How Does NSA (and Its Partners) Catch More Terrorists in Europe with Less Metadata?

In follow-up to yesterday’s I Con, Le Monde reports that France’s spy agency, DGSE and the US, established a data sharing arrangement in 2011-2012 via which France provides call data to the US. It notes that part of the data the US gets comes from the French (apparently, Le Monde has better mastery of the conjunction than American National Security journalists) and that French citizens, as well as other targets, are included.

I suspect this is where the global dragnet may proceed: where we learn, country by country, that the US has side deals with partners, in addition to massive collections done largely (in Europe, anyway) by GCHQ, that allows it access to a lot of metadata.

But there’s something missing.

The US can, so long as it gets away with it, collect as much metadata as it can from France and other foreign countries. In the US, it has to work through the courts (well, that’s the law, one the Bush Administration flouted for 5 years).

And yet, the US collects far more metadata in the US than it does in France. In the last month of 2012, the US (and its partners, including GCHQ and DGSE) collected 70.3 million pieces of metadata in France, or roughly 1.07 piece of metadata on every French person. According to the Guardian, Boundless Informant shows the NSA (and its partners) collected 2.89 billion pieces of data in the month ending March 2013, or roughly 9.32 pieces of metadata on every American. And all that’s apparently before you consider the billions or trillions of pieces of metadata collected in the phone dragnet (which of course collects on “substantially all” the 310 million Americans (though in France, investigators can access phone metadata more readily).

That is, legally, the NSA (and its partners, including GCHQ) are not bound by legal limits on what they collect. But it collects more on Americans than it does on the French.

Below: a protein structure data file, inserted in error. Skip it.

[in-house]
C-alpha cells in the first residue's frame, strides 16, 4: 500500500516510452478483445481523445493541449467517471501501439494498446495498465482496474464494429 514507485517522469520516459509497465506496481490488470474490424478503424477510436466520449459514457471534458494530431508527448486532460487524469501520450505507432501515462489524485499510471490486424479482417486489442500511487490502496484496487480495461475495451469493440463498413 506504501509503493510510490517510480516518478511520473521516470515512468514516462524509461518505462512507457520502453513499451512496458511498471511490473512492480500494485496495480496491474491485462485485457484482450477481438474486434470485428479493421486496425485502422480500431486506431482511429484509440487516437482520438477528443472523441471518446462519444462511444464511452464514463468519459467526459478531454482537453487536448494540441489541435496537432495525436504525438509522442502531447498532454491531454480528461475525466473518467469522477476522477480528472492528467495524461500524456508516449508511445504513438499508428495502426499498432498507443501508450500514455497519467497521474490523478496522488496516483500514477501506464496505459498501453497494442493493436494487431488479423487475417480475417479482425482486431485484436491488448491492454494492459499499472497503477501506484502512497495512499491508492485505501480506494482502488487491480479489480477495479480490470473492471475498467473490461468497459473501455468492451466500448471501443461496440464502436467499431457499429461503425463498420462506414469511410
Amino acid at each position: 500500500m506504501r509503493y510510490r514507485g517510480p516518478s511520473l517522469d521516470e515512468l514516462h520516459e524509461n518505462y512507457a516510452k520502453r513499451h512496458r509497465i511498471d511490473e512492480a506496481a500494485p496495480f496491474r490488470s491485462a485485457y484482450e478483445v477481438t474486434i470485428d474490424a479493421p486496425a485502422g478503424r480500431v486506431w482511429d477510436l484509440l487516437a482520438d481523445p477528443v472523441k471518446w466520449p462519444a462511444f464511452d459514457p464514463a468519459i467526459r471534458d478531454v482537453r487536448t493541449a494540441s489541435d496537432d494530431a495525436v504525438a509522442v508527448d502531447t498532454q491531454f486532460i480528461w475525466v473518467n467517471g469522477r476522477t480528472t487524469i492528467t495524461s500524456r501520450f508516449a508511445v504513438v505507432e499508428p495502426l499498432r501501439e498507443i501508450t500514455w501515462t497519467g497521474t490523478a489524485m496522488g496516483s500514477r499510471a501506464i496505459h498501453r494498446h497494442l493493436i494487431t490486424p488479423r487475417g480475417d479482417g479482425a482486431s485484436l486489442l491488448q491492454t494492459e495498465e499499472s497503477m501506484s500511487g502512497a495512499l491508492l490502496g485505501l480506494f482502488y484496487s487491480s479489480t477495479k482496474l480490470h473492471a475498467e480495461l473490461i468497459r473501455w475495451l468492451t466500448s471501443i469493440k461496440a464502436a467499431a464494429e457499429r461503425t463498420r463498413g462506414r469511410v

And yet … NSA finds more terrorists in Europe than in America.

More terrorists, less metadata.

I am sure this is a matter of comparing oranges to orange bouncey balls. Different times of the year, different numbers of terrorists in the country, different complementary tools and investigative skills. That is, there are nuances in all this data that neither the Snowden document recipients nor the NSA are going to be able to explain anytime soon. But they both seem to agree Boundless Informant does provide some picture of how much data the NSA (and its partners) collect where. And that does seem to show that NSA collects relatively more in the US than it does in Europe.

If that’s the case, then why is having a complete haystack of metadata here in the US pursuant to the Section 215 dragnet necessary? Doesn’t the European case show you can find even more terrorists without it?

In Which the I Con Uses Top Secret Spy Weapon, the “Conjunction,” Against Journalists

Man, it looks Mike Rogers and Keith Alexander conducted one hell of an InfoOp against the nation’s NatSec journalists today. Congratulations, spooks, you’ve finally managed successful propaganda.

Before I explain what I understand to have happened, let me be clear: I don’t claim to know what the slides and Q&A from Boundless Informant mean. It may well be that the truth lies between what a bunch of reporters are now reporting and what a series of papers around the world have reported. What I am focusing on here is what the I Con has said as compared to how it has been reported.

As I noted last week, James Clapper used a poor translation of a French article which clearly talked about collecting metadata, denied that the NSA was collecting call content, and based on that gimmick claimed Le Monde had made an error.

Then, in remarkable timing that has been replicated several times during this scandal, the WSJ reported just before the hearing on a topic that both Mike Rogers and Keith Alexander had rehearsed answers for during the hearing. I believe the original lede of the WSJ story (it has been updated) read the same as the current article does,